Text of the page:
Check out Hubble's annual tour of the outer solar system

Shawn Knight

Posts: 13,747   +140
Staff member
What just happened? The venerable Hubble Space Telescope has completed its annual tour of the outer solar system, providing curious onlookers here on Earth with yet another set of stunning images of a group of planets collectively known as the gas giants.

Hubble’s tour, part the Outer Planets Atmospheres Legacy program, or OPAL, starts with Jupiter. This year’s image, captured on September 4, highlights the planet’s tumultuous atmosphere and reveals several new storms taking shape. The planet’s iconic Great Red Spot, however, persists.

Hubble provided a new look at Saturn on September 12. Here, we can see extreme color changes in the bands at the planet’s northern hemisphere which reflect a seasonal shift into autumn. Saturn’s hexagonal storm at the north pole is again clearly evident, but it’s really the rings that have historically fascinated skygazers.

The shot of Uranus was snapped on October 25 and is an excellent example of what the far-away planet looks like as it experiences springtime in the northern hemisphere. The brightening of the polar region is believed to be caused by the increase in ultraviolet radiation absorbed from the Sun.

Hubble’s September 7 photograph of Neptune looks a lot like what Voyager 2 saw in 1989 – that is, a distinct blue color with a single large dark spot. The blue color, NASA notes, is the result of the absorption of red light by the planet’s methane-rich atmosphere combined with the same Rayleigh-scattering process that makes our home planet’s sky blue.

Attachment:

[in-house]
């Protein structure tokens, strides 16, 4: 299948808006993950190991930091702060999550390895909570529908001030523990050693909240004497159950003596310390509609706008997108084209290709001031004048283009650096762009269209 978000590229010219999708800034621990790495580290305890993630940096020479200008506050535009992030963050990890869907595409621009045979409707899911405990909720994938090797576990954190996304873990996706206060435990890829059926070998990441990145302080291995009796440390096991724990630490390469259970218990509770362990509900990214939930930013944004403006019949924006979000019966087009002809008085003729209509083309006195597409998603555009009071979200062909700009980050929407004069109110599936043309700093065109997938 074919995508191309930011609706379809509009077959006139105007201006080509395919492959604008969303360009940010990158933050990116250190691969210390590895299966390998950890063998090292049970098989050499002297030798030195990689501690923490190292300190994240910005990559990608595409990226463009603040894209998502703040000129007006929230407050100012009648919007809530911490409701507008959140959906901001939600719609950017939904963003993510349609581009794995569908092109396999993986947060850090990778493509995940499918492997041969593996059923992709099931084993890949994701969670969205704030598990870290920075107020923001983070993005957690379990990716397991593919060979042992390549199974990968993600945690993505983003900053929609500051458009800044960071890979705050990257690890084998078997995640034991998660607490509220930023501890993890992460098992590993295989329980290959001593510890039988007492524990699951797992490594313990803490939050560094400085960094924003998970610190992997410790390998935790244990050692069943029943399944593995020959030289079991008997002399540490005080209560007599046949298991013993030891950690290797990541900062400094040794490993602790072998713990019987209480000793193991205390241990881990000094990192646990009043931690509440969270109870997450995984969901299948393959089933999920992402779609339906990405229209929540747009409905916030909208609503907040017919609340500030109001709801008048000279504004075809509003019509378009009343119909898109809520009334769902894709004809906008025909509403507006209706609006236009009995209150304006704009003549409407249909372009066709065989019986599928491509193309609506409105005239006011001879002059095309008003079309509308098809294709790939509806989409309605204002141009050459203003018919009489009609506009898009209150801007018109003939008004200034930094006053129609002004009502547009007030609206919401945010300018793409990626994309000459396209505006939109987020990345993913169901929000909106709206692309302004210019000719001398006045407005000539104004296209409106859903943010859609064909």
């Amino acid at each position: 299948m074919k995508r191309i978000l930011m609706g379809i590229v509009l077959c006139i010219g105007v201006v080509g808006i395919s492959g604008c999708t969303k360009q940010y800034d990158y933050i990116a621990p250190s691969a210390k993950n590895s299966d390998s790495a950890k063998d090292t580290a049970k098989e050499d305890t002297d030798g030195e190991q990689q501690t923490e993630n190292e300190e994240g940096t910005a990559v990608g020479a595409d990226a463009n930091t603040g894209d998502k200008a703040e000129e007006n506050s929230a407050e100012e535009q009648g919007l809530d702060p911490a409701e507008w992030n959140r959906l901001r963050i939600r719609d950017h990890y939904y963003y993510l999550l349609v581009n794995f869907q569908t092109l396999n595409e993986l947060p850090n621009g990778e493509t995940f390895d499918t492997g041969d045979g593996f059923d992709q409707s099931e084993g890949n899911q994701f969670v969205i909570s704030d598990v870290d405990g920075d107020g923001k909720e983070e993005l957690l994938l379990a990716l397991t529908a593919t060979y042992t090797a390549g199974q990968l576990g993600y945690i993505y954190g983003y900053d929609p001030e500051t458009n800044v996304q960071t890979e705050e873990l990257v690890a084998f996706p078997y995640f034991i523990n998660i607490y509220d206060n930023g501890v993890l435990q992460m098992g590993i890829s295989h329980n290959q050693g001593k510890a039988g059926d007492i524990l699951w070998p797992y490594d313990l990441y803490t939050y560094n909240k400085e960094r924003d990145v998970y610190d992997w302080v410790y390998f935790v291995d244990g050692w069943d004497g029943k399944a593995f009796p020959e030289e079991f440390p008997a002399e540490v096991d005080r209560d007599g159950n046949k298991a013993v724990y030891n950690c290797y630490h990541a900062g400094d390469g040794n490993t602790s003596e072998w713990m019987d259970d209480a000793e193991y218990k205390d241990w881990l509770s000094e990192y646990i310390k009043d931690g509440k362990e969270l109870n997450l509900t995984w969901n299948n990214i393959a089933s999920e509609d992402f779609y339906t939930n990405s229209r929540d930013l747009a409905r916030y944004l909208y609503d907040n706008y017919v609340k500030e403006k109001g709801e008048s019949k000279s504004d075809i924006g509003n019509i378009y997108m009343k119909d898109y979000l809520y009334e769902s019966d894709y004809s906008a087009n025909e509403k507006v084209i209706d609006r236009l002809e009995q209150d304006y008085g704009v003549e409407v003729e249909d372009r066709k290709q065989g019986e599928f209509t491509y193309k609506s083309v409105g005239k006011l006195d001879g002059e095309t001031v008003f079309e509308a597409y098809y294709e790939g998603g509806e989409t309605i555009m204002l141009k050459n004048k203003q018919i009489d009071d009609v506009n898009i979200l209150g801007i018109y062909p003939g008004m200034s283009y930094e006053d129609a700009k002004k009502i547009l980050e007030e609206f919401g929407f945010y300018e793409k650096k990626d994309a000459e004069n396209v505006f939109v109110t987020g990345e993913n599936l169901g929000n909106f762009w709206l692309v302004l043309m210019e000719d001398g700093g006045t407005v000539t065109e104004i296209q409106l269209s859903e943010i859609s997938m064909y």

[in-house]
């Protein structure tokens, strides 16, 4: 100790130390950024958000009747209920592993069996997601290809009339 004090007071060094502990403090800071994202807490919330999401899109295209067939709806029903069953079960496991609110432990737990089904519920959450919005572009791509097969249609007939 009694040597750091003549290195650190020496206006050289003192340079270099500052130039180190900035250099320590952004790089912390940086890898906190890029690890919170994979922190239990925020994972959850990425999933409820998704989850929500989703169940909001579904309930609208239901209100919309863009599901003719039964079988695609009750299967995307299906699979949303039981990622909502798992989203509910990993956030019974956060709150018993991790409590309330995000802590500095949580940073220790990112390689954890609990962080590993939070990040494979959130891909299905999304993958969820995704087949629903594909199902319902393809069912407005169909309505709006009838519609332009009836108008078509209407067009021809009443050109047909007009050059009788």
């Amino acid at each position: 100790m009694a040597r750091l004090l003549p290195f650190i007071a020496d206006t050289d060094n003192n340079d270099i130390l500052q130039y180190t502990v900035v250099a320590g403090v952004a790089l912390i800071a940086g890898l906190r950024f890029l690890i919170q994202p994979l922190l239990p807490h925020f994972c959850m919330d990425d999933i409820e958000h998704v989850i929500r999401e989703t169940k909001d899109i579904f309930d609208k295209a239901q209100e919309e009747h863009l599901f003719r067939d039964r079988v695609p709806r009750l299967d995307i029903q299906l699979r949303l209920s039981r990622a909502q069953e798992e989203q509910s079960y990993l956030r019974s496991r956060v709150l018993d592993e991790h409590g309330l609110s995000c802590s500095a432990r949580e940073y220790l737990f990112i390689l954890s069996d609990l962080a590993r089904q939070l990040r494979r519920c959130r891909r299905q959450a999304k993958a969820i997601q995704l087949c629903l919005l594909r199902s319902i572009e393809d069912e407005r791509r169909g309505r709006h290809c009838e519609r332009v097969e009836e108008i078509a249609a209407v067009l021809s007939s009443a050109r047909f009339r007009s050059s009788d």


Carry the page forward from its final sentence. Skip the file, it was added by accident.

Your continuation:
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Posts: 5,667   +6,451
The Jovian planets aren't really important as we can't land on them since they don't have solid surfaces.

I am more interested in Pluto.


Posts: 809   +944
It will be a sad day when Hubble reaches it's EoL. Some of the best images man has ever made came from it.


Posts: 609   +983
The Jovian planets aren't really important as we can't land on them since they don't have solid surfaces.

I am more interested in Pluto.

Landing is way less interesting tho. Everyone walked around on a bunch of rocks. But Jupiter is such an unimaginable planet with such ridiculous (assumed) things going on. Like diamond rains. That's not a figure of speech, it's literal liquid diamonds falling from the sky due to the completely out of this world conditions in there. Or metallic hydrogen.

And the sad part is that we'll possibly never be able to actually get there and take a look around and observe. It just doesn't really seem even remotely possible to do so. And not because of the distance, obviously, that's the _least_ of our problems.

Just watch some videos on the topic. These gas giants kick ***, dude.